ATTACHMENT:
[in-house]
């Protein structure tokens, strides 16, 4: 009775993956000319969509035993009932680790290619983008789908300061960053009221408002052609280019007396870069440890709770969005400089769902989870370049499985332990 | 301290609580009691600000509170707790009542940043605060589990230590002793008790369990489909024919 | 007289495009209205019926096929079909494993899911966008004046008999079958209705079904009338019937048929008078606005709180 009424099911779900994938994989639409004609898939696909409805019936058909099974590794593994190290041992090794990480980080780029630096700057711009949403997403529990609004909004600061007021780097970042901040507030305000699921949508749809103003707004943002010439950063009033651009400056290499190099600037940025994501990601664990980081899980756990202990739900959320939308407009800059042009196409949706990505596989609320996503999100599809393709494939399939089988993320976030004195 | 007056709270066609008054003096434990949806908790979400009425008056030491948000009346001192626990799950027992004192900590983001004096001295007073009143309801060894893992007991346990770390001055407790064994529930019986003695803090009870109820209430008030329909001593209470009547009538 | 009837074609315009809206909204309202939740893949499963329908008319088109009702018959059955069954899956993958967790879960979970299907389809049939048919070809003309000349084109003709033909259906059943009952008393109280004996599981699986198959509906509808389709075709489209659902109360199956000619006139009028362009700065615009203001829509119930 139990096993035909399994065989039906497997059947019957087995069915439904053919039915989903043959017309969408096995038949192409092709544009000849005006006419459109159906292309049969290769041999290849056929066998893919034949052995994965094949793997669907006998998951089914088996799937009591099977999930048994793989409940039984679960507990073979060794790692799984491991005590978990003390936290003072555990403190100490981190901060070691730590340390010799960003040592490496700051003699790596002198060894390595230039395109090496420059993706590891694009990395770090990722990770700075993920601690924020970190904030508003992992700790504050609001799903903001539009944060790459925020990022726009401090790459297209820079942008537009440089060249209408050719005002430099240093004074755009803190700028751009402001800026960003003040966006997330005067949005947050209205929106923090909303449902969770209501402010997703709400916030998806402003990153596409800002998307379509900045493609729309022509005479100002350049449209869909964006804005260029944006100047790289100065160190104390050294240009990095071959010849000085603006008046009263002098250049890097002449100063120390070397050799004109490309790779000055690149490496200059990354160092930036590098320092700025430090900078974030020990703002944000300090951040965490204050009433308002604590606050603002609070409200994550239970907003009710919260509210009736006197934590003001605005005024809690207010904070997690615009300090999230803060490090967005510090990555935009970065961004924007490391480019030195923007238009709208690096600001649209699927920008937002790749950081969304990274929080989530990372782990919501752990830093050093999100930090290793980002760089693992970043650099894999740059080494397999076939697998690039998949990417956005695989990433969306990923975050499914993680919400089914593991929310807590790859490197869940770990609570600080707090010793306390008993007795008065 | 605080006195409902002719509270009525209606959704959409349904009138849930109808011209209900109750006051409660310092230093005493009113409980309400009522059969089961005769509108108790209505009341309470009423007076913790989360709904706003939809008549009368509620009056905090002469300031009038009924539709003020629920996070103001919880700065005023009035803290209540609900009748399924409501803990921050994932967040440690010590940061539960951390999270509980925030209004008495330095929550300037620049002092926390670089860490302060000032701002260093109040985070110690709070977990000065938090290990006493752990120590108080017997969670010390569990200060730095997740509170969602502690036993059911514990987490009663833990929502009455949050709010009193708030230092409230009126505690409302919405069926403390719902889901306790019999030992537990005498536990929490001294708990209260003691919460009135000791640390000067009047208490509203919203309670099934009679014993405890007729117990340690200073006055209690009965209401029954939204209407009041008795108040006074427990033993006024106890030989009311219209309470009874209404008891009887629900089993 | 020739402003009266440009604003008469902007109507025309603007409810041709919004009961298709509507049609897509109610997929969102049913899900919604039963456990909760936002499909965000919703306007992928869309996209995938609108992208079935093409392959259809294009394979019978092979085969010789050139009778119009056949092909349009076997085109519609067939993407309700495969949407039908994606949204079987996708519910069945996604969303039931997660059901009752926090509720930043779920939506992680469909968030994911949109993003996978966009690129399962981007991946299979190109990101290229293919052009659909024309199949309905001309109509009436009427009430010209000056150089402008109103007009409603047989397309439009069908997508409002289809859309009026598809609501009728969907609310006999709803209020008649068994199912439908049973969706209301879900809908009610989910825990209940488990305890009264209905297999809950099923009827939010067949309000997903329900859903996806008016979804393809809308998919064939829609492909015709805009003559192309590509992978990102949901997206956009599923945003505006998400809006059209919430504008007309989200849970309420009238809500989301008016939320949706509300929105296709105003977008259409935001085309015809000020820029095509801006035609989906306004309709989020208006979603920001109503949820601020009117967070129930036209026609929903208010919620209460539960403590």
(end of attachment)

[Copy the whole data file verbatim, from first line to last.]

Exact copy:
[in-house]
């Protein structure tokens, strides 16, 4: 009775993956000319969509035993009932680790290619983008789908300061960053009221408002052609280019007396870069440890709770969005400089769902989870370049499985332990 | 301290609580009691600000509170707790009542940043605060589990230590002793008790369990489909024919 | 007289495009209205019926096929079909494993899911966008004046008999079958209705079904009338019937048929008078606005709180 009424099911779900994938994989639409004609898939696909409805019936058909099974590794593994190290041992090794990480980080780029630096700057711009949403997403529990609004909004600061007021780097970042901040507030305000699921949508749809103003707004943002010439950063009033651009400056290499190099600037940025994501990601664990980081899980756990202990739900959320939308407009800059042009196409949706990505596989609320996503999100599809393709494939399939089988993320976030004195 | 007056709270066609008054003096434990949806908790979400009425008056030491948000009346001192626990799950027992004192900590983001004096001295007073009143309801060894893992007991346990770390001055407790064994529930019986003695803090009870109820209430008030329909001593209470009547009538 | 009837074609315009809206909204309202939740893949499963329908008319088109009702018959059955069954899956993958967790879960979970299907389809049939048919070809003309000349084109003709033909259906059943009952008393109280004996599981699986198959509906509808389709075709489209659902109360199956000619006139009028362009700065615009203001829509119930 139990096993035909399994065989039906497997059947019957087995069915439904053919039915989903043959017309969408096995038949192409092709544009000849005006006419459109159906292309049969290769041999290849056929066998893919034949052995994965094949793997669907006998998951089914088996799937009591099977999930048994793989409940039984679960507990073979060794790692799984491991005590978990003390936290003072555990403190100490981190901060070691730590340390010799960003040592490496700051003699790596002198060894390595230039395109090496420059993706590891694009990395770090990722990770700075993920601690924020970190904030508003992992700790504050609001799903903001539009944060790459925020990022726009401090790459297209820079942008537009440089060249209408050719005002430099240093004074755009803190700028751009402001800026960003003040966006997330005067949005947050209205929106923090909303449902969770209501402010997703709400916030998806402003990153596409800002998307379509900045493609729309022509005479100002350049449209869909964006804005260029944006100047790289100065160190104390050294240009990095071959010849000085603006008046009263002098250049890097002449100063120390070397050799004109490309790779000055690149490496200059990354160092930036590098320092700025430090900078974030020990703002944000300090951040965490204050009433308002604590606050603002609070409200994550239970907003009710919260509210009736006197934590003001605005005024809690207010904070997690615009300090999230803060490090967005510090990555935009970065961004924007490391480019030195923007238009709208690096600001649209699927920008937002790749950081969304990274929080989530990372782990919501752990830093050093999100930090290793980002760089693992970043650099894999740059080494397999076939697998690039998949990417956005695989990433969306990923975050499914993680919400089914593991929310807590790859490197869940770990609570600080707090010793306390008993007795008065 | 605080006195409902002719509270009525209606959704959409349904009138849930109808011209209900109750006051409660310092230093005493009113409980309400009522059969089961005769509108108790209505009341309470009423007076913790989360709904706003939809008549009368509620009056905090002469300031009038009924539709003020629920996070103001919880700065005023009035803290209540609900009748399924409501803990921050994932967040440690010590940061539960951390999270509980925030209004008495330095929550300037620049002092926390670089860490302060000032701002260093109040985070110690709070977990000065938090290990006493752990120590108080017997969670010390569990200060730095997740509170969602502690036993059911514990987490009663833990929502009455949050709010009193708030230092409230009126505690409302919405069926403390719902889901306790019999030992537990005498536990929490001294708990209260003691919460009135000791640390000067009047208490509203919203309670099934009679014993405890007729117990340690200073006055209690009965209401029954939204209407009041008795108040006074427990033993006024106890030989009311219209309470009874209404008891009887629900089993 | 020739402003009266440009604003008469902007109507025309603007409810041709919004009961298709509507049609897509109610997929969102049913899900919604039963456990909760936002499909965000919703306007992928869309996209995938609108992208079935093409392959259809294009394979019978092979085969010789050139009778119009056949092909349009076997085109519609067939993407309700495969949407039908994606949204079987996708519910069945996604969303039931997660059901009752926090509720930043779920939506992680469909968030994911949109993003996978966009690129399962981007991946299979190109990101290229293919052009659909024309199949309905001309109509009436009427009430010209000056150089402008109103007009409603047989397309439009069908997508409002289809859309009026598809609501009728969907609310006999709803209020008649068994199912439908049973969706209301879900809908009610989910825990209940488990305890009264209905297999809950099923009827939010067949309000997903329900859903996806008016979804393809809308998919064939829609492909015709805009003559192309590509992978990102949901997206956009599923945003505006998400809006059209919430504008007309989200849970309420009238809500989301008016939320949706509300929105296709105003977008259409935001085309015809000020820029095509801006035609989906306004309709989020208006979603920001109503949820601020009117967070129930036209026609929903208010919620209460539960403590």